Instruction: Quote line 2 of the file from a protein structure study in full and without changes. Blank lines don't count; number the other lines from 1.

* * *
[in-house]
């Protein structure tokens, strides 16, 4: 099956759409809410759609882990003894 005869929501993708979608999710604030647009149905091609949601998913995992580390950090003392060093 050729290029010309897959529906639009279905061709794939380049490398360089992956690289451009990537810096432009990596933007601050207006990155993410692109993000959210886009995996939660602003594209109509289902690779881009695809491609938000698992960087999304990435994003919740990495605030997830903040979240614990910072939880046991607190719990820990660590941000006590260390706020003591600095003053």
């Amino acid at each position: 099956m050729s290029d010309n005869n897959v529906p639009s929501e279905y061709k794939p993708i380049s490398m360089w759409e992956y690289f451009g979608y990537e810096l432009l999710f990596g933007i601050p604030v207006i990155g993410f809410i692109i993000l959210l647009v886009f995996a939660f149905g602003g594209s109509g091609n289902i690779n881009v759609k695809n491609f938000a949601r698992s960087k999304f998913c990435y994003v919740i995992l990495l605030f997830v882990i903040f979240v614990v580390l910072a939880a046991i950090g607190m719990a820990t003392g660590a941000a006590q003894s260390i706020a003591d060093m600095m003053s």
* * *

């Protein structure tokens, strides 16, 4: 099956759409809410759609882990003894 005869929501993708979608999710604030647009149905091609949601998913995992580390950090003392060093 050729290029010309897959529906639009279905061709794939380049490398360089992956690289451009990537810096432009990596933007601050207006990155993410692109993000959210886009995996939660602003594209109509289902690779881009695809491609938000698992960087999304990435994003919740990495605030997830903040979240614990910072939880046991607190719990820990660590941000006590260390706020003591600095003053």